The Ontario government has recently been reporting the number of breakthrough COVID-19 infections in fully vaccinated people, as part of its daily data collection — and the percentage has been sitting around 20 per cent.
On Aug. 26, 678 new cases of COVID-19 were reported in the province and among those infected individuals, 141 were fully vaccinated. Out of that data, 395 were unvaccinated, 82 were partially vaccinated and 60 have an unknown status.
As well, Ontario reported that out of all the people who are currently in hospital due to COVID-19, but not in ICU, 137 are unvaccinated, 14 are partially vaccinated and 31 are fully vaccinated.
Of those in ICU, 89 are unvaccinated, nine are partially vaccinated and 10 are fully vaccinated.
Tania Watts, a professor of immunology at University of Toronto, who is also a member of the Ontario COVID-19 Science Advisory Table, said these breakthrough rates are “not unexpected.”
In an email to Metroland, Watts said the rates actually show the high degree of protection that vaccinated Ontarians are getting, when taking into consideration that 75 per cent of eligible individuals have received both jabs.
She explained that unvaccinated people make up only one-quarter of the population but 82 per cent of the people in ICU, which shows that “the vaccinated are getting a very high level of protection.”
When asked about breakthrough infections at his weekly news conference on Aug. 24, Ontario’s chief medical officer of health Dr. Kieran Moore had something similar to say.
“As more and more Ontarians are immunized, over 10 million of us, the unvaccinated are a much smaller number — around 2.2 million that are eligible to be immunized,” he said.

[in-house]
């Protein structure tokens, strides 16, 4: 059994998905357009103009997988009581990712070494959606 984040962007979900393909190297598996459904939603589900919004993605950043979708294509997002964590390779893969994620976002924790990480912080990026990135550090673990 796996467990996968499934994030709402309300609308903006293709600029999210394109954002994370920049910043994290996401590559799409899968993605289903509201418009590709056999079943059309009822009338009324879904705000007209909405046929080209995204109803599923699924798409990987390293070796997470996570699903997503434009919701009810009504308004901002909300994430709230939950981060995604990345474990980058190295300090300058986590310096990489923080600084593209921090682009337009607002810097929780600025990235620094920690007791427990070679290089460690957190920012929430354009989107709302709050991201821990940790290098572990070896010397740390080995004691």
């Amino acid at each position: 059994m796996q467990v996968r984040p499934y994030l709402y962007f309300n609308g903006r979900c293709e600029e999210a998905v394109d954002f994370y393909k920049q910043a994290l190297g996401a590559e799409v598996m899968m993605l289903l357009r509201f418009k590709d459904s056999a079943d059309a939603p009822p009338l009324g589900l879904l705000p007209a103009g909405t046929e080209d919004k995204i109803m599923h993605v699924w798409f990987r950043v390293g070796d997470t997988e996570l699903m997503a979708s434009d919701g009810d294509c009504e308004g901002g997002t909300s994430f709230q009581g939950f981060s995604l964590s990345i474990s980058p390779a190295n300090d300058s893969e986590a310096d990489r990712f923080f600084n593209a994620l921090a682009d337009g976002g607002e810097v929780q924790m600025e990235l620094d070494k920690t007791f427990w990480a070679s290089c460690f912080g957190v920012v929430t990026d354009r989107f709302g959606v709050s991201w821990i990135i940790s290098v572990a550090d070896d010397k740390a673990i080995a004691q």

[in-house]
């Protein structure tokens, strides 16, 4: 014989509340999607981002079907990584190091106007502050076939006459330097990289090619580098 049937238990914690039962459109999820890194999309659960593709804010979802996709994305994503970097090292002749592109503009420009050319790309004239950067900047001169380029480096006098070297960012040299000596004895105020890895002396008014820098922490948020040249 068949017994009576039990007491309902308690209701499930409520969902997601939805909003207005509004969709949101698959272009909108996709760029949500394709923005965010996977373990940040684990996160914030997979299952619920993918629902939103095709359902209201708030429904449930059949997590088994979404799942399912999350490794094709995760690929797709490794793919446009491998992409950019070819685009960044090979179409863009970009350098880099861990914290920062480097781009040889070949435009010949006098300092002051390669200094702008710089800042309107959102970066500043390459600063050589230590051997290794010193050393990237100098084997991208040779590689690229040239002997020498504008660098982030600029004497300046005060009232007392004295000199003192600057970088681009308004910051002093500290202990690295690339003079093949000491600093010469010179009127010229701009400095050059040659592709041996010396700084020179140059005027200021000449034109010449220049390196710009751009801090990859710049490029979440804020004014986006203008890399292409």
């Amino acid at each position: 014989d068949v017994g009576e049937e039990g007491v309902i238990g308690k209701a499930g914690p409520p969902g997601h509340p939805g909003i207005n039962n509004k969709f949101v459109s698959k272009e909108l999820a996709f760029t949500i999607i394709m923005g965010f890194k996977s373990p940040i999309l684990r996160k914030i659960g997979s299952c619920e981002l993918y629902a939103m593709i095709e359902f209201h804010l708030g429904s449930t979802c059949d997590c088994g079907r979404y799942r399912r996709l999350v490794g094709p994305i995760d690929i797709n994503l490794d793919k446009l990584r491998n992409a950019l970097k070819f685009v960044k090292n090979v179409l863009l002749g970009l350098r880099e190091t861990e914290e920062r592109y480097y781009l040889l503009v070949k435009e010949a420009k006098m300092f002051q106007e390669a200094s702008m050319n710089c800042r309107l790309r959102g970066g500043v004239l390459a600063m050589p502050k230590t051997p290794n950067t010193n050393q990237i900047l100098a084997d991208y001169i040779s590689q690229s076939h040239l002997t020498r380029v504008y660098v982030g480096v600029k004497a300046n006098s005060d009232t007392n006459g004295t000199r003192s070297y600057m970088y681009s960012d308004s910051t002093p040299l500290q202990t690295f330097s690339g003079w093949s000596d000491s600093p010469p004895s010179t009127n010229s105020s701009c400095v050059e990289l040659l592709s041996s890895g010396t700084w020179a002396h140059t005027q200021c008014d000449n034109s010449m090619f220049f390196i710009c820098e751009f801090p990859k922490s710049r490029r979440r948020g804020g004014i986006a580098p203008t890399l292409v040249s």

“So when you look at overall infection rates, you’ll see that sometimes a significant number of vaccinated people will get the illness, but they will have less severe symptoms, less risk of hospitalization, less risk of being admitted to the ICU and less risk of death.”
Reggie Lo, professor emeritus in the department of molecular and cellular biology at the University of Guelph, said the recent breakthrough infection rates Ontario has been reporting are quite high, compared to rates that have been previously recorded in several other countries.
For example, an Israeli study from late July by the found a 2.6 per cent COVID-19 breakthrough rate among health-care workers.
As well, Centers for Disease Control and Prevention (CDC) data from reported a 0.01 per cent breakthrough rate in the U.S.
However, this week, showed that 25.3 per cent of people in Los Angeles County who contracted COVID-19 from May to July were fully vaccinated — a rate closer to Ontario’s.
Lo said there are a number of factors that could be contributing to the high breakthrough infection rate in Ontario, such as immune response levels and infection dose.
“One should also look into the severity of illness in these individuals. If they have mild or no symptoms, the vaccination is protecting them,” he added. “The PCR test is amplifying the viral RNA, it could be detecting remnants of the virus, not entire infectious particles, which also mean the vaccination is working.”
He said, however, that the manner in which Ontario has been collecting the data may be creating some inaccuracies. For example, it is possible that the “status unknown” cases reported are from individuals who are unvaccinated but are unwilling to reveal this information.
Regarding third doses, Watts said there is evidence that many seniors in long-term care and people who are immunocompromised have a weaker response to vaccines and for that reason, a third dose is beneficial and should be done as soon as possible.
However, she said, that may not necessarily be the case for all Ontarians in the future.
“I am of the view that we can still wait for the healthy population. There isn’t much evidence yet of declining immunity in this population or whether a third dose would make a difference,” Watts said.
“I think we will be watching the data emerging elsewhere.”